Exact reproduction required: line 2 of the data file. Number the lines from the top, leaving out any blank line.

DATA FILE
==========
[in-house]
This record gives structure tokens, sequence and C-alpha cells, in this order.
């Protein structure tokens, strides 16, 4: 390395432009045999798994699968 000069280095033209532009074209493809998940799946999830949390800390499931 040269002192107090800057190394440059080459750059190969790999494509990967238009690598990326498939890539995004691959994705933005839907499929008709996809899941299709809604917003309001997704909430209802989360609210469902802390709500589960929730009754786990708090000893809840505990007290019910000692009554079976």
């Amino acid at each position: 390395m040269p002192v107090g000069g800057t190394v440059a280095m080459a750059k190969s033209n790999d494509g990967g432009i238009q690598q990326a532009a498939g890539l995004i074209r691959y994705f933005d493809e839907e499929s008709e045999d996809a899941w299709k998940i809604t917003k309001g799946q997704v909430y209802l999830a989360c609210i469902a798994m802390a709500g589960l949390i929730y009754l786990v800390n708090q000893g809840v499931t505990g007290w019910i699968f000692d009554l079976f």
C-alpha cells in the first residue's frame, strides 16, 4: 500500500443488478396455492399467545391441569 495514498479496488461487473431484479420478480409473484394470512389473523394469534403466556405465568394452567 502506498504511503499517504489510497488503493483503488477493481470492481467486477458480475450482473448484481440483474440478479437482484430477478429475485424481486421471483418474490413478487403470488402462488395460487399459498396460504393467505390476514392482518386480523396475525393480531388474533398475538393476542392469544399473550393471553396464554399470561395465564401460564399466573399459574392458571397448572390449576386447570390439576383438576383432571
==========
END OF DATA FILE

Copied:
This record gives structure tokens, sequence and C-alpha cells, in this order.